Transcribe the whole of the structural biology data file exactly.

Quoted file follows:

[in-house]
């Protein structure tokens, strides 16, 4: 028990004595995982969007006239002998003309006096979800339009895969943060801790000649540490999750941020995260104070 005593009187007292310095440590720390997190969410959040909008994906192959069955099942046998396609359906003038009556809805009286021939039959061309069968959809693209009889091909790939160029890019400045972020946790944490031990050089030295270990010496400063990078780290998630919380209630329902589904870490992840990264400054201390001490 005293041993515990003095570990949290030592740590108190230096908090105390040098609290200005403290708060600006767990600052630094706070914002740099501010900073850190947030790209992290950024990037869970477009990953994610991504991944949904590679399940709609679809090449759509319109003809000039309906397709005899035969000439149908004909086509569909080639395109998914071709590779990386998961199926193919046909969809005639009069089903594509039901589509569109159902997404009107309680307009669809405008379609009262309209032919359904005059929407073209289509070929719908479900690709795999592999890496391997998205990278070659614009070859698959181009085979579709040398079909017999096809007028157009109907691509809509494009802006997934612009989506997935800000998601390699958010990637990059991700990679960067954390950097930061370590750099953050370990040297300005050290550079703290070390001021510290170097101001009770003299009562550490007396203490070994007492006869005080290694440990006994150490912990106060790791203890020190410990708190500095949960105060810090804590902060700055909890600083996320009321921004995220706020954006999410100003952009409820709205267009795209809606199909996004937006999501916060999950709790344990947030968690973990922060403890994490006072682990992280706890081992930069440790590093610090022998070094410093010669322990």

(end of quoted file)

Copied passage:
[in-house]
């Protein structure tokens, strides 16, 4: 028990004595995982969007006239002998003309006096979800339009895969943060801790000649540490999750941020995260104070 005593009187007292310095440590720390997190969410959040909008994906192959069955099942046998396609359906003038009556809805009286021939039959061309069968959809693209009889091909790939160029890019400045972020946790944490031990050089030295270990010496400063990078780290998630919380209630329902589904870490992840990264400054201390001490 005293041993515990003095570990949290030592740590108190230096908090105390040098609290200005403290708060600006767990600052630094706070914002740099501010900073850190947030790209992290950024990037869970477009990953994610991504991944949904590679399940709609679809090449759509319109003809000039309906397709005899035969000439149908004909086509569909080639395109998914071709590779990386998961199926193919046909969809005639009069089903594509039901589509569109159902997404009107309680307009669809405008379609009262309209032919359904005059929407073209289509070929719908479900690709795999592999890496391997998205990278070659614009070859698959181009085979579709040398079909017999096809007028157009109907691509809509494009802006997934612009989506997935800000998601390699958010990637990059991700990679960067954390950097930061370590750099953050370990040297300005050290550079703290070390001021510290170097101001009770003299009562550490007396203490070994007492006869005080290694440990006994150490912990106060790791203890020190410990708190500095949960105060810090804590902060700055909890600083996320009321921004995220706020954006999410100003952009409820709205267009795209809606199909996004937006999501916060999950709790344990947030968690973990922060403890994490006072682990992280706890081992930069440790590093610090022998070094410093010669322990």